Higher standards and better safety technology have helped reduce the danger of railroad crossings over the half-century. Every safety improvement gets closer to an accident-free system, but track crossings remain inherently risky.
With crossing related fatalities on the decline throughout the 21st century, the nine percent uptick in deaths in 2014 was cause for alarm. The US Department of Transportation (USDOT) warns that roughly every 90 minutes, a vehicle and train collide in the US. Because this type of collision is about 30 times more fatal than a vehicle-on-vehicle accident, a major campaign has been launched to put an end to crossing fatalities.
Leveraging the best technology available, the Federal Railroad Administration (FRA) within the USDOT began to develop warning and locator systems that anyone can access. The prevalence of smartphones provided the perfect platform for this technology, bringing forth the Rail Crossing Locator application. This smartphone app gives users the ability to identify crossings by several indicators, including the USDOT Crossing ID, address, geo-location, and more.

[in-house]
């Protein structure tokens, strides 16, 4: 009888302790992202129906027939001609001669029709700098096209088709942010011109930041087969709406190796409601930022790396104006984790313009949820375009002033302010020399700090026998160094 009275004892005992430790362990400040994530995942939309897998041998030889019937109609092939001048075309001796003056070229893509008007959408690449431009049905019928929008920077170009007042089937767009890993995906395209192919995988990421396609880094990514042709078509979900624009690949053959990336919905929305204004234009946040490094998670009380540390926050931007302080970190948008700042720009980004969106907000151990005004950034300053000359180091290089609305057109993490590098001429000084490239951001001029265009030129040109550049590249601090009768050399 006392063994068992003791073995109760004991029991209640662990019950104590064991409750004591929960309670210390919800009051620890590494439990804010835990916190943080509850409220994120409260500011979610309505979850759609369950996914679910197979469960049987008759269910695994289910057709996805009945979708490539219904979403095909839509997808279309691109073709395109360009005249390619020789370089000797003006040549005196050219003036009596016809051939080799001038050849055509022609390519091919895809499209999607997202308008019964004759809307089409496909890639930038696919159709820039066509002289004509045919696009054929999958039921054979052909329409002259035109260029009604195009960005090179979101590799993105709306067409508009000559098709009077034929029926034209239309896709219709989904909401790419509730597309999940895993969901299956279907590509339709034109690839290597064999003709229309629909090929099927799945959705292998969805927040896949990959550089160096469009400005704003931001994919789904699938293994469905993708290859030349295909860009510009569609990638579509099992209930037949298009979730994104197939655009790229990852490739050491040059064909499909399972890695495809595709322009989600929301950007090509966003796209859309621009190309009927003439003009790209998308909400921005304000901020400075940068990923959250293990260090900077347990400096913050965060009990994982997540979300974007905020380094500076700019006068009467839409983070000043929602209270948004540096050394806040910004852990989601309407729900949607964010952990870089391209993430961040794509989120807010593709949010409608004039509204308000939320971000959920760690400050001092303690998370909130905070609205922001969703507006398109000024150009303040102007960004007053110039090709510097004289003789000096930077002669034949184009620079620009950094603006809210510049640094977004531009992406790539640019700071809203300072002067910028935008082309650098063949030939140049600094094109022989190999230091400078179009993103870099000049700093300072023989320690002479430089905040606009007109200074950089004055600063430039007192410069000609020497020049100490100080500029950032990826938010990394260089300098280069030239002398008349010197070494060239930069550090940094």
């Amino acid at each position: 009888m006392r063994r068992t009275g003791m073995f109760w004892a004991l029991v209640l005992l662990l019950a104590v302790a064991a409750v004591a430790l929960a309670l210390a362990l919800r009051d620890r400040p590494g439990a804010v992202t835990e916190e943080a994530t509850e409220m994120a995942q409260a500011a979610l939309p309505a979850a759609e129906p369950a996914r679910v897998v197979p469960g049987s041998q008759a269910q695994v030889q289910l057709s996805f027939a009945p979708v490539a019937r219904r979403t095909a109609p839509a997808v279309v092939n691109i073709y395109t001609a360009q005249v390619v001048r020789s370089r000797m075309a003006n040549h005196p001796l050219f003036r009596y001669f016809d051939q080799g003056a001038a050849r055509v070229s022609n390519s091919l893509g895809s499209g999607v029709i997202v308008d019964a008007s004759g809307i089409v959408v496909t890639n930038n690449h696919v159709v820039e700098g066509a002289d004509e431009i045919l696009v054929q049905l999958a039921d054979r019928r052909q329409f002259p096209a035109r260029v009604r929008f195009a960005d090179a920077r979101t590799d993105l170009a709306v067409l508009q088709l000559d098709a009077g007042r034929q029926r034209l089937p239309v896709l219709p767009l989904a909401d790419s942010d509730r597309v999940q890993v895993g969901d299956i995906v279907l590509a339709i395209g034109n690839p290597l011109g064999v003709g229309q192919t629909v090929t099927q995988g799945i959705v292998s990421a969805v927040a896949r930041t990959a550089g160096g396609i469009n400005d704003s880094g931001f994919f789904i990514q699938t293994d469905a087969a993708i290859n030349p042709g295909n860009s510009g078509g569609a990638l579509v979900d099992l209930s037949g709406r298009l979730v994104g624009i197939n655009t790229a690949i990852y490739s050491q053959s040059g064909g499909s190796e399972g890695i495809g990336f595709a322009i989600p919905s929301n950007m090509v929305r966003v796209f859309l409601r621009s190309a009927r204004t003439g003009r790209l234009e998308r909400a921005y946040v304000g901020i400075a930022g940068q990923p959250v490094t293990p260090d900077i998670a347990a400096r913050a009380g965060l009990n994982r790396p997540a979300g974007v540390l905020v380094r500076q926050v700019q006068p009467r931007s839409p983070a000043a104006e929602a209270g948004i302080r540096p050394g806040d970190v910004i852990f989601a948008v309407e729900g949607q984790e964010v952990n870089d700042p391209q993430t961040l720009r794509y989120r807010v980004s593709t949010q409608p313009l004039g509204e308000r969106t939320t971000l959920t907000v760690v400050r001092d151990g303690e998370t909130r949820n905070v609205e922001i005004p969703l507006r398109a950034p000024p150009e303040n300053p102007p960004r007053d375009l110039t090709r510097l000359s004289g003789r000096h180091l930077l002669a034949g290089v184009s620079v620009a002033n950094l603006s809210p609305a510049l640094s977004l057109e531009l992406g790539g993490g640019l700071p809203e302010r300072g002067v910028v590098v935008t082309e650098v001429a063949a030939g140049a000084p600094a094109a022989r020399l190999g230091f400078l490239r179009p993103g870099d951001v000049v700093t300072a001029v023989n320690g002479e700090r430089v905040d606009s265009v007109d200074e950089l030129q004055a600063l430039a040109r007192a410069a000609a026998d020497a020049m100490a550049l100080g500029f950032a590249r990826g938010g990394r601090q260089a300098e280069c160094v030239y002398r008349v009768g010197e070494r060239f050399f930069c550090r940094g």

Additionally, the FRA has agreed to work with Google to incorporate audio and visual alerts for its navigation systems. Partnering companies will have access to USDOT data to increase the number of crossings cataloged. This will hopefully notify drivers of potential encounters with trains as they approach a crossing. The FRA is consulting with other technology and mapping companies, such as Apple, Garmin, TomTom, and MapQuest to include warnings. The FRA can’t stop every accident, but making the best information available to the most people will reduce the tragedies that occur at crossings every year.
A train traveling at 50 miles per hours needs about a mile and a half to stop. At that speed the train covers over 70 feet per second. When a vehicle approaches a track and becomes aware of a train, the split second decision to stop or cross can mean life or death, as many drivers misjudge the distance. The FRA hopes to use technology to notify drivers of a train crossing before they get there, giving them time to slow down and proceed with caution. This will provide drivers with the time and information they need to be safer around crossings.